The importance of words from a man who is losing them

A society that doesn’t honor words is a society that is short on serious thought. This is one of the messages we take away from an insightful and moving piece in the most recent issue of The New York Review of Books (July 15, 2010). Titled simply “Words” it is about the devaluation of words and verbal expression in the era of Facebook, Twitter and text messaging. “Pithy allusion substitutes for exposition,” writes the author, Tony Judt. Professor of European Studies at New York University and Director of NYU’s Erich Maria Remarque Institute, Judt’s most recent book is ILL FARES THE LAND, published in March.
What is wrong with pithy allusion? It is short, so it leaves a lot out. What is left doesn’t really express much. It is also imprecise, open to interpretation. What is really being said, what thought expressed? When words can be seen to mean many different things, Judt says, “the outcome is anarchy.” He adds, “When words lose their integrity so do the ideas they express.”
Serious writers understand this. The struggle to put a thought into writing can sometimes make us question the validity of the thought. When the words are getting away from us, doing what seems to be their own thing, we often ask ourselves, “What exactly are you trying to say here?” This is a good question, not only because it helps clarify our writing, but because it also forces us to be clear about our underlying thinking.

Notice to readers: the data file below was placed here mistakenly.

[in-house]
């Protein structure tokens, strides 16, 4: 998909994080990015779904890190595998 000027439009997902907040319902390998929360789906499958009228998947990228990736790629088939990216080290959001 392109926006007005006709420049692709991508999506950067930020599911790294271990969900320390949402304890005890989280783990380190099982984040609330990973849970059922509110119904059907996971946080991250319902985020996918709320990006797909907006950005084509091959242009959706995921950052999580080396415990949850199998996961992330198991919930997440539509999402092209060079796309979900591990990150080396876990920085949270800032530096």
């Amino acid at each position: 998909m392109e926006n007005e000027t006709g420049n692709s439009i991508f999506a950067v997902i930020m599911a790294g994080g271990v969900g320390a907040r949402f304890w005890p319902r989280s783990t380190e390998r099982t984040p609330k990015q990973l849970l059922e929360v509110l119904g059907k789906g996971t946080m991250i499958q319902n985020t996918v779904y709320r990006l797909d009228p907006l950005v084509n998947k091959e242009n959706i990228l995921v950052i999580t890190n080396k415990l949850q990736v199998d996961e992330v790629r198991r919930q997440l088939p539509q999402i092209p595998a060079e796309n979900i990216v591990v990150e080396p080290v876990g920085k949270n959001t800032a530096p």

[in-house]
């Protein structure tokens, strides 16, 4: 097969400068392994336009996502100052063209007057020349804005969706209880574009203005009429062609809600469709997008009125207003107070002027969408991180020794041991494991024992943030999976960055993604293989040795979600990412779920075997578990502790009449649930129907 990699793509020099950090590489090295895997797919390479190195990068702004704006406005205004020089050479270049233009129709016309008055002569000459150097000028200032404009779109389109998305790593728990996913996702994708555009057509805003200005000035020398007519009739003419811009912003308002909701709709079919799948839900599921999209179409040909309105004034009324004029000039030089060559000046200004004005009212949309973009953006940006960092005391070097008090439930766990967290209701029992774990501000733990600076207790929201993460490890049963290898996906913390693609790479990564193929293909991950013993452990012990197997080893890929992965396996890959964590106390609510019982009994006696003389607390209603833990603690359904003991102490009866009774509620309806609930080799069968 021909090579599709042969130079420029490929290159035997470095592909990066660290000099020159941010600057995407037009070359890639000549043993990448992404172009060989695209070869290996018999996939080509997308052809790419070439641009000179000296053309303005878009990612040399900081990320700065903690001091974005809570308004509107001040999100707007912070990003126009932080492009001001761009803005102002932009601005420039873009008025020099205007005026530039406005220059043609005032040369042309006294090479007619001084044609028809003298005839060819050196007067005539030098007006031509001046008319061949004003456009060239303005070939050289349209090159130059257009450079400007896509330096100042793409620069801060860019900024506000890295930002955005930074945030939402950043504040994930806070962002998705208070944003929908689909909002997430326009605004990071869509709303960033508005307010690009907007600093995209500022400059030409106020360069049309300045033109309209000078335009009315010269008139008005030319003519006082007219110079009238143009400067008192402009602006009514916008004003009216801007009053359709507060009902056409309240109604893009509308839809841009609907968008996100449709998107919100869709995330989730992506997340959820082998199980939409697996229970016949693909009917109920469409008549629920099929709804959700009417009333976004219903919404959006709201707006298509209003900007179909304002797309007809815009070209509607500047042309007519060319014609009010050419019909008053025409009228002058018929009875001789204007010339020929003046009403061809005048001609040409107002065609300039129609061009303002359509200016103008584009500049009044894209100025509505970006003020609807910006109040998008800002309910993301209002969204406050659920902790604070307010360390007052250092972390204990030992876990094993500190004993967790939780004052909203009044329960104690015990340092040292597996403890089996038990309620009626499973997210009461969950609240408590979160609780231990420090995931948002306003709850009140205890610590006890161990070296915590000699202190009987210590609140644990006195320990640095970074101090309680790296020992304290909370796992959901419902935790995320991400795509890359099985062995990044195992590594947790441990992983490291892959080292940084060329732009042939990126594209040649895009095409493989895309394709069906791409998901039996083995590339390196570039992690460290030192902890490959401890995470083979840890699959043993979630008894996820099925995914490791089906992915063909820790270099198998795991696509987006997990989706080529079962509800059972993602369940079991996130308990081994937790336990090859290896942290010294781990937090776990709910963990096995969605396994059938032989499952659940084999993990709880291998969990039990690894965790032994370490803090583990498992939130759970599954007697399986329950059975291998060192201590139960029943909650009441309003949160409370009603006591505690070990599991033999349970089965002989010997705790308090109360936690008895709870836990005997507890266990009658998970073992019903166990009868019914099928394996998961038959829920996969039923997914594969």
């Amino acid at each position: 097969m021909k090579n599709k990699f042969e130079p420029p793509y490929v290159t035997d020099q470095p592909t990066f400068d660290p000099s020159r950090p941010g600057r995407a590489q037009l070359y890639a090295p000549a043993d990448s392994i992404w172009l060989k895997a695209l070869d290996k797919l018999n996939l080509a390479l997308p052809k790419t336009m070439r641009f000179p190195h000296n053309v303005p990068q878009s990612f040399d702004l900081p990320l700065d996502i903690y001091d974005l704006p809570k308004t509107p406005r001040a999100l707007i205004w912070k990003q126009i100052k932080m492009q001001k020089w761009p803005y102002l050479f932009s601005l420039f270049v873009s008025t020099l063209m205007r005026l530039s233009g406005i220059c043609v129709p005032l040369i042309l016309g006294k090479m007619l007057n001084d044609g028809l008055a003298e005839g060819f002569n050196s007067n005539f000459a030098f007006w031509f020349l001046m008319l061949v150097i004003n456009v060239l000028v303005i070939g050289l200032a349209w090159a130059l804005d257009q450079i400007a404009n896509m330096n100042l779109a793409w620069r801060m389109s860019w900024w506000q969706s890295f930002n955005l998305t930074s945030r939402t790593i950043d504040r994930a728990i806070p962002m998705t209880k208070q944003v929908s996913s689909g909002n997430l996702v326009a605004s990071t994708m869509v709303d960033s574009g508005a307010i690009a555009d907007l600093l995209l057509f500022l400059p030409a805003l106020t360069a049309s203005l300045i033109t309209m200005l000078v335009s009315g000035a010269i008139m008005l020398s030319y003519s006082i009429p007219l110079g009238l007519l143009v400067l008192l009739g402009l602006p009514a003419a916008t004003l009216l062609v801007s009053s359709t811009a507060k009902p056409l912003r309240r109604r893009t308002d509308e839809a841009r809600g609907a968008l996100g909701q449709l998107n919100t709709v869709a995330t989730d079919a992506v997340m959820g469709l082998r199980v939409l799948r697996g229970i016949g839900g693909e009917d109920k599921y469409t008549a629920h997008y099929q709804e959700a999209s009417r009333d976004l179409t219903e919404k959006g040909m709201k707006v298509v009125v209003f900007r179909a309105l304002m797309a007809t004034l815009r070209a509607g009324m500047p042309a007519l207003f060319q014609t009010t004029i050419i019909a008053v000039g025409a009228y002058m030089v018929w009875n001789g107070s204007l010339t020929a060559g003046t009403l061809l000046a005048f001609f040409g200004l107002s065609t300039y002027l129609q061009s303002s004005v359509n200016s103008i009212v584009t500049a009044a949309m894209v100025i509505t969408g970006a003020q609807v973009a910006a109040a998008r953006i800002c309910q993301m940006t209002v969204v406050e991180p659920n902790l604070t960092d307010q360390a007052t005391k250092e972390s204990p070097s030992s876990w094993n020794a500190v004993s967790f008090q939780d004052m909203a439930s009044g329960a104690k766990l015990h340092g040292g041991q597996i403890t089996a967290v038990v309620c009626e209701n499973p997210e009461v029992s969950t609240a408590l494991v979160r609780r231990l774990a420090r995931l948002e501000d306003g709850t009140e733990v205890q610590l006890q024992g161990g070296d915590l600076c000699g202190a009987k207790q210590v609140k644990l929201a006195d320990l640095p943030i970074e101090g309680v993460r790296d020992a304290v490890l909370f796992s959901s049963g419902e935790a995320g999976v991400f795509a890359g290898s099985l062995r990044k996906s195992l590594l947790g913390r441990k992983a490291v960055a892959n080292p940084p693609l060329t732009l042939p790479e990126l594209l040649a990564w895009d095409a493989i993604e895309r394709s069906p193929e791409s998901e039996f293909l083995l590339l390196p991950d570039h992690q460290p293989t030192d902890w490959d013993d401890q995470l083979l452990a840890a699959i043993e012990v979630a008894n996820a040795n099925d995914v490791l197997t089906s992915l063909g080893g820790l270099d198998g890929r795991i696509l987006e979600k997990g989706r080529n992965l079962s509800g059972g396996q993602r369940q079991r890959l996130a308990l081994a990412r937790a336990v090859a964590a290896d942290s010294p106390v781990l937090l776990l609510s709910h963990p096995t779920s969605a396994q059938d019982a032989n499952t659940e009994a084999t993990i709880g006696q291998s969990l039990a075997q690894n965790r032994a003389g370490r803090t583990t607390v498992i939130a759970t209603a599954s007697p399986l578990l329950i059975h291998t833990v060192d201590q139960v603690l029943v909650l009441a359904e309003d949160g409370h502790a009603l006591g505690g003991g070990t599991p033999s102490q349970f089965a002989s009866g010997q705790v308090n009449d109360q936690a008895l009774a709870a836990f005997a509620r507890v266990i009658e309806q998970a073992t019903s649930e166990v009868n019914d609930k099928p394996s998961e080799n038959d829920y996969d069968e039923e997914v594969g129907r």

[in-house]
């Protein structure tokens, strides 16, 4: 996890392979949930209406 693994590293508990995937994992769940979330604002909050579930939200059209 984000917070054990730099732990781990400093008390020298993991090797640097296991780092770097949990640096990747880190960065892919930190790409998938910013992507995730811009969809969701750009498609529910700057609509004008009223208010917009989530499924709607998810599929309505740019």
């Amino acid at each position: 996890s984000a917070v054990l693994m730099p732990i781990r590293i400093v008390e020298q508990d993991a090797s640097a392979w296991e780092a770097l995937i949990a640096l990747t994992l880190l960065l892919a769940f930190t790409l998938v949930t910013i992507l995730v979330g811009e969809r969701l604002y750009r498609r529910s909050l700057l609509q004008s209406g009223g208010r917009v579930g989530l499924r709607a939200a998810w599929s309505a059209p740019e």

Judt is in a particular position to understand the value of words and to despair over those who treat them cavalierly. He has amyotrophic lateral sclerosis (ALS)—better known as Lou Gehrig’s disease. ALS is a degenerative neuromuscular disorder, and Judt is losing his ability to communicate with either written or spoken words. “Translating being into thought, thought into words, and words into communication will soon be beyond me,” he reports. Can there be a worse fate for a writer and teacher?
Judt has no choice in the matter. There is no cure for ALS. But the rest of us, with our abilities in tact, can certainly think about how we use and value words. Judt concludes with a cry from the heart, “If words fall into disrepair what will substitute? They are all we have.”

The full article can be read at: